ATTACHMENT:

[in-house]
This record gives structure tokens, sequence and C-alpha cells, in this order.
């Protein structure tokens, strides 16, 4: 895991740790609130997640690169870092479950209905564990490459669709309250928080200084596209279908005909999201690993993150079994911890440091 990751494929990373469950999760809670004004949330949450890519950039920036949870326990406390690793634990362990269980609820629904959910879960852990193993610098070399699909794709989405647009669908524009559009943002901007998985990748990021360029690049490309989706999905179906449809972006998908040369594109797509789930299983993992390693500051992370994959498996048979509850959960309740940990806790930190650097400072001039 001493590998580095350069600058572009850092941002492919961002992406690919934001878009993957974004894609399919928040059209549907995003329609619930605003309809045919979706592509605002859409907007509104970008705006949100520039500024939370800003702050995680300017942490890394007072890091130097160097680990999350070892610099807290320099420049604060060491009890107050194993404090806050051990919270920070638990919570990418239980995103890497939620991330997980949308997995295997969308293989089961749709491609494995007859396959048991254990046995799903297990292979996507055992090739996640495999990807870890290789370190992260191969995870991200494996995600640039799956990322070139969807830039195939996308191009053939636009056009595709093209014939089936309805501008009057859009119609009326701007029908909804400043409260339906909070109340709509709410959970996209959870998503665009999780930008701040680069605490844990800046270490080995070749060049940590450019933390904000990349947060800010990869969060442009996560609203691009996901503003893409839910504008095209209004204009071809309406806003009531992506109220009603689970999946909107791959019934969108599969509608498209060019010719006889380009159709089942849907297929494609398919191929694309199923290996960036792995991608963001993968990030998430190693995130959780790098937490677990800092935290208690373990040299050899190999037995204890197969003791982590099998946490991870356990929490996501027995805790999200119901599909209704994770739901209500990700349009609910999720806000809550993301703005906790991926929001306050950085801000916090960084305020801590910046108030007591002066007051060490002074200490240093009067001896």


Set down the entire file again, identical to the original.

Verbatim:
[in-house]
This record gives structure tokens, sequence and C-alpha cells, in this order.
């Protein structure tokens, strides 16, 4: 895991740790609130997640690169870092479950209905564990490459669709309250928080200084596209279908005909999201690993993150079994911890440091 990751494929990373469950999760809670004004949330949450890519950039920036949870326990406390690793634990362990269980609820629904959910879960852990193993610098070399699909794709989405647009669908524009559009943002901007998985990748990021360029690049490309989706999905179906449809972006998908040369594109797509789930299983993992390693500051992370994959498996048979509850959960309740940990806790930190650097400072001039 001493590998580095350069600058572009850092941002492919961002992406690919934001878009993957974004894609399919928040059209549907995003329609619930605003309809045919979706592509605002859409907007509104970008705006949100520039500024939370800003702050995680300017942490890394007072890091130097160097680990999350070892610099807290320099420049604060060491009890107050194993404090806050051990919270920070638990919570990418239980995103890497939620991330997980949308997995295997969308293989089961749709491609494995007859396959048991254990046995799903297990292979996507055992090739996640495999990807870890290789370190992260191969995870991200494996995600640039799956990322070139969807830039195939996308191009053939636009056009595709093209014939089936309805501008009057859009119609009326701007029908909804400043409260339906909070109340709509709410959970996209959870998503665009999780930008701040680069605490844990800046270490080995070749060049940590450019933390904000990349947060800010990869969060442009996560609203691009996901503003893409839910504008095209209004204009071809309406806003009531992506109220009603689970999946909107791959019934969108599969509608498209060019010719006889380009159709089942849907297929494609398919191929694309199923290996960036792995991608963001993968990030998430190693995130959780790098937490677990800092935290208690373990040299050899190999037995204890197969003791982590099998946490991870356990929490996501027995805790999200119901599909209704994770739901209500990700349009609910999720806000809550993301703005906790991926929001306050950085801000916090960084305020801590910046108030007591002066007051060490002074200490240093009067001896």